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Патент USA US2136980

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Nov. 15, 1938.,
J. PIM
2,136,9$@
‘ HEEL SUPPORT
Filed March 50, 1938
TP/M,
Patented Nov. 15, 1938
2,136,980
UNITED STATES PATENT OFFICE
2,136,980
HEEL SUPPORT
Jeane Pim, Johannesburg, Union of South Africa
Application March 30, 1938, Serial No. 199,028
In Great Britain March 8, 1937
6 Claims. (Cl. 74-564)
The invention relates to a heel support for
automobile drivers.
The object of the invention is to provide a re
silient heel support which may be secured to an
5 automobile ?oor and obviate the inconvenience
at present experienced by lady motorists espe
cially when driving in high heeled shoes, that the
back surface of the shoe heel becomes worn and
the heel itself is bent under the arch of the foot.
10
The device may take various forms, as will be
evident from the ensuing description of the var
ious modi?ed constructions of the improved heel
support illustrated in the drawing.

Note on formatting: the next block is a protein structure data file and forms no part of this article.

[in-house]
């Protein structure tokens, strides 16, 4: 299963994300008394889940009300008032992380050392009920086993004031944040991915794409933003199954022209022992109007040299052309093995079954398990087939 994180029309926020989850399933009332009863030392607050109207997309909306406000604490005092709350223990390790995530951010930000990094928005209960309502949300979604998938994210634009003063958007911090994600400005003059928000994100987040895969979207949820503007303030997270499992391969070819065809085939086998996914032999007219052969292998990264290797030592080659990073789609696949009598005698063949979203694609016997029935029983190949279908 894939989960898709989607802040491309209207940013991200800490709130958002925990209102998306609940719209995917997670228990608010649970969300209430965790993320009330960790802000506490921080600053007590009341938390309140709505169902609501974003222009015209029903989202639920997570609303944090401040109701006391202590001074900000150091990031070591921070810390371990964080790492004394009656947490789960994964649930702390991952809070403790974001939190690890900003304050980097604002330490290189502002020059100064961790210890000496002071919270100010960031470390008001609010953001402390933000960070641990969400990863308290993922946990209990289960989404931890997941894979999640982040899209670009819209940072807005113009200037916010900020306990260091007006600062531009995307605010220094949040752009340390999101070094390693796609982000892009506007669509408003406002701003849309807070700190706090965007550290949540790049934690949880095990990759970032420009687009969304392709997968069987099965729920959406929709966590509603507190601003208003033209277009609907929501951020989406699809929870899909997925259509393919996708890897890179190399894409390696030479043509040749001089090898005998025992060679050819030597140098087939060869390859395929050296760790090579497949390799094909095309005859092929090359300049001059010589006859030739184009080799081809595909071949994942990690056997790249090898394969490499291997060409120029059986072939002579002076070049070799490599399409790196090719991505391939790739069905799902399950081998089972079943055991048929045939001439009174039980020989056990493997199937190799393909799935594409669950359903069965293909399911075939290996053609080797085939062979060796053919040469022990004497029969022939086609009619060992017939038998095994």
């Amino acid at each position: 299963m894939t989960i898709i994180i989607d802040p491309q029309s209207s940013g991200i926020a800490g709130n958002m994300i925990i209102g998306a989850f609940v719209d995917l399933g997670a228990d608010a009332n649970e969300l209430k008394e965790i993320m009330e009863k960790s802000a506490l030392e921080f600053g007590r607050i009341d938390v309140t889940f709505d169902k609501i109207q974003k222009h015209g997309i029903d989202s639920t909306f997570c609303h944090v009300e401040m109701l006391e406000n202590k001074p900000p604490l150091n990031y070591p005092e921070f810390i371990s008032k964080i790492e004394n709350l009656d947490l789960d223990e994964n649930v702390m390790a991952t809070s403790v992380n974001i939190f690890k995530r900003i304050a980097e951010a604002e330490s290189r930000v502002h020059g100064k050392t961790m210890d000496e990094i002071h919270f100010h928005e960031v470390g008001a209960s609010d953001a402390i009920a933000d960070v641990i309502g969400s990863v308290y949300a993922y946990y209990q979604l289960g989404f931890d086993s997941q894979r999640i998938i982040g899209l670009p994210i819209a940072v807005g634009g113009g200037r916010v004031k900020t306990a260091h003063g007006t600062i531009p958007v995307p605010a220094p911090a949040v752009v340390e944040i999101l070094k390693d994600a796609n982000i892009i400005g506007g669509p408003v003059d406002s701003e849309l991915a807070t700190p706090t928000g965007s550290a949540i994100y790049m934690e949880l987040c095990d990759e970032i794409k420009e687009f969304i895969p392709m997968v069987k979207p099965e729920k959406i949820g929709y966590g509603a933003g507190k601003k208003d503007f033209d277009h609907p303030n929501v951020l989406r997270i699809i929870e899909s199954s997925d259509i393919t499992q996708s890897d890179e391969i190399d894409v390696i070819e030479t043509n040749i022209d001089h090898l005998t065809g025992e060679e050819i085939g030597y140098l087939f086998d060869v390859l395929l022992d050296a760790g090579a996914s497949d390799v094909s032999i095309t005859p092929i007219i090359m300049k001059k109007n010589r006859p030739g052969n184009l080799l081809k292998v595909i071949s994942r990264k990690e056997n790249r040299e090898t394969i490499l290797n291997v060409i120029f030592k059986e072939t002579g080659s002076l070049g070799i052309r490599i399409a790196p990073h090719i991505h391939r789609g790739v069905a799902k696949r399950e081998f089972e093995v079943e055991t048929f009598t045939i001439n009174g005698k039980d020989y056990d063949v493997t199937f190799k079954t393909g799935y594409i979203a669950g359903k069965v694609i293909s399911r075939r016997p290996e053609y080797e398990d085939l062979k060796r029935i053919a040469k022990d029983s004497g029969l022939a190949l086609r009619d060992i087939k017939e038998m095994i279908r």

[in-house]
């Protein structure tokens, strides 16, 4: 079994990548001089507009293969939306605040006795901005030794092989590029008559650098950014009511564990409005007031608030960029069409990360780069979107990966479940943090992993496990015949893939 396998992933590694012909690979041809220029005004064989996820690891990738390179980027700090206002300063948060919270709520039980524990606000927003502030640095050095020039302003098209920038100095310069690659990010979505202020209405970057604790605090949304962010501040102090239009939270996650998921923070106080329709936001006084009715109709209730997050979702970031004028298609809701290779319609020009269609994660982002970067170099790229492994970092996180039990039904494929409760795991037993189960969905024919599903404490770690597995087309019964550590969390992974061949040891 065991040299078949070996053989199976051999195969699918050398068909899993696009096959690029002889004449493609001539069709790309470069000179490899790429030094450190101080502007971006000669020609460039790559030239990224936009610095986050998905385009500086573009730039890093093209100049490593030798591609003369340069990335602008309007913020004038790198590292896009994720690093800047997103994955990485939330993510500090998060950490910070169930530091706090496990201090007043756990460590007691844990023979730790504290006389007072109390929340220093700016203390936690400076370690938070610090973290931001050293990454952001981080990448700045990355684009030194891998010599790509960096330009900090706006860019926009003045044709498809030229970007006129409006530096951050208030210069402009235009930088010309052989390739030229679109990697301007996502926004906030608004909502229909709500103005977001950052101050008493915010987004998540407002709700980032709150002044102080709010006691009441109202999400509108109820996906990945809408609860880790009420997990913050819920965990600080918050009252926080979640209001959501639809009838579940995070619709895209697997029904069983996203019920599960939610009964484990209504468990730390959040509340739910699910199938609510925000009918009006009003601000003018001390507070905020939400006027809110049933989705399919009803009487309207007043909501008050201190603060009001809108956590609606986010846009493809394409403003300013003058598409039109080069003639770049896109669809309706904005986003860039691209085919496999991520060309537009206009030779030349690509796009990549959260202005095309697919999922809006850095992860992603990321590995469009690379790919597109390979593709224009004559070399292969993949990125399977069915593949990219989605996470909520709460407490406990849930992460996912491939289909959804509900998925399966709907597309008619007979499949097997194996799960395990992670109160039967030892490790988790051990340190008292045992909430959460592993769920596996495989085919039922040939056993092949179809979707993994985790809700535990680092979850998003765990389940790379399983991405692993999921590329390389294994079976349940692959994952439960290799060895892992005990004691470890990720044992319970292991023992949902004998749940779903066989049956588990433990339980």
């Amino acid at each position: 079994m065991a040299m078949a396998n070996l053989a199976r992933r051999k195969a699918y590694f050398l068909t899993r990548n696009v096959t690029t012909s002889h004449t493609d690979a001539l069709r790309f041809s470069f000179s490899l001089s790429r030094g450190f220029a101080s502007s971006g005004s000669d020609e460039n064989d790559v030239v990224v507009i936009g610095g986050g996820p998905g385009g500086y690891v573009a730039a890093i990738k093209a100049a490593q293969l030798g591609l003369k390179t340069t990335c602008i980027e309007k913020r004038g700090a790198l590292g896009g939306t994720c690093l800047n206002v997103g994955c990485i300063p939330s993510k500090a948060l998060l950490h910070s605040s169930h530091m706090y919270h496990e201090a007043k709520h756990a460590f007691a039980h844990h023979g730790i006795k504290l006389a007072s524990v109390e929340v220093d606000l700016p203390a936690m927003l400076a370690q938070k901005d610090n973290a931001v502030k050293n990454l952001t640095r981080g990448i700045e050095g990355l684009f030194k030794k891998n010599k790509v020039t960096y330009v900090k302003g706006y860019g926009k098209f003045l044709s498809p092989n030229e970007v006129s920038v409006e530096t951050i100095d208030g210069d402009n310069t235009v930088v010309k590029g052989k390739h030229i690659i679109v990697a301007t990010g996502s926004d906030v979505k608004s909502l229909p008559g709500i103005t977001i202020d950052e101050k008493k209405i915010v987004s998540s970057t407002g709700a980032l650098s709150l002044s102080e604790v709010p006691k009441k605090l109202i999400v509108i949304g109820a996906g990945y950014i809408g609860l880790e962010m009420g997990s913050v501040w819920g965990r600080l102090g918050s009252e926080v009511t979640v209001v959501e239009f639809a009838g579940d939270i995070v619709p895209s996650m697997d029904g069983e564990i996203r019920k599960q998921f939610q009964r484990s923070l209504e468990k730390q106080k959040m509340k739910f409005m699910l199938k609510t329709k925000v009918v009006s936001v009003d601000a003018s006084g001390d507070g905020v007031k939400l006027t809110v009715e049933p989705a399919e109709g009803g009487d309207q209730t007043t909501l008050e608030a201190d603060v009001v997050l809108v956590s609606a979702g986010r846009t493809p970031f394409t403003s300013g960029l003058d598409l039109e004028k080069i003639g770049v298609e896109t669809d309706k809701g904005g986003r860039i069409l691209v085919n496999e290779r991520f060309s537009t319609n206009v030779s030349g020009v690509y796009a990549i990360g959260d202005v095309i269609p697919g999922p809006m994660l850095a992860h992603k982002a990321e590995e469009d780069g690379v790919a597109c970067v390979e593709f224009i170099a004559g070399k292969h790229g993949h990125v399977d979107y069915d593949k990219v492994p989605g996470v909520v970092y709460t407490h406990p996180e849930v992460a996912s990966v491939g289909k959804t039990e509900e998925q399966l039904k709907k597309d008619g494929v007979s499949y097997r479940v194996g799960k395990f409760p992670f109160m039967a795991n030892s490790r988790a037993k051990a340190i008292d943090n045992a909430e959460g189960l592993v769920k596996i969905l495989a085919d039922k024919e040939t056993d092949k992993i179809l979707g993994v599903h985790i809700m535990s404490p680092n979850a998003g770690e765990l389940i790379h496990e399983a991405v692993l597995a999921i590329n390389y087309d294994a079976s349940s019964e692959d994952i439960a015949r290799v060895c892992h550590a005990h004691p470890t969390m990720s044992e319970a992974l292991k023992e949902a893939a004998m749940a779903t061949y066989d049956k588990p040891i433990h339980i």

Figure 1 shows in perspective one form of the
15
invention.
Figure 2 shows in perspective a slightly modi
?ed form, and
_
Figures 3, 4, 5 and 6 show in side elevation
shoe I2. In this ?gure, turn-buckles ‘la, ‘Ib are
shown attached to a carpet I6 which covers the
footboard 8.
Referring to Figure 2, which shows a slightly
modi?ed form of the support, it will be seen that ,
the surface of the upper step portion I of the
block accommodates the “counter” or heel-em
bracing portion I3 of the shoe I2, and in this
manner the shoe is protected against abrasion
by grit and other particles which are usually de 10
posited on the ?oor of the automobile. The heel
block I4 of the shoe is accommodated on the
lower step portion 2, and it will be seen that
any tendency for this block to bend towards the
arch I5 of the shoe when a pedal is depressed 15
will be avoided owing to the resilient nature of
the block.
In this form of the heel support, the rear
Similar parts in all the ?gures are denoted by _ surface of the resilient block is vertical.
Figure 3 shows in side elevation an alternative 20
the same numerals.
of the heel support, wherein the riser por
Referring to Figure 1 of the drawing, the heel form
support illustrated in this ?gure consists of a tion 3 between the upper step portion I and the
lower step portion 2 is substantially vertical.
resilient block of rubberized hair, rubber-sponge, With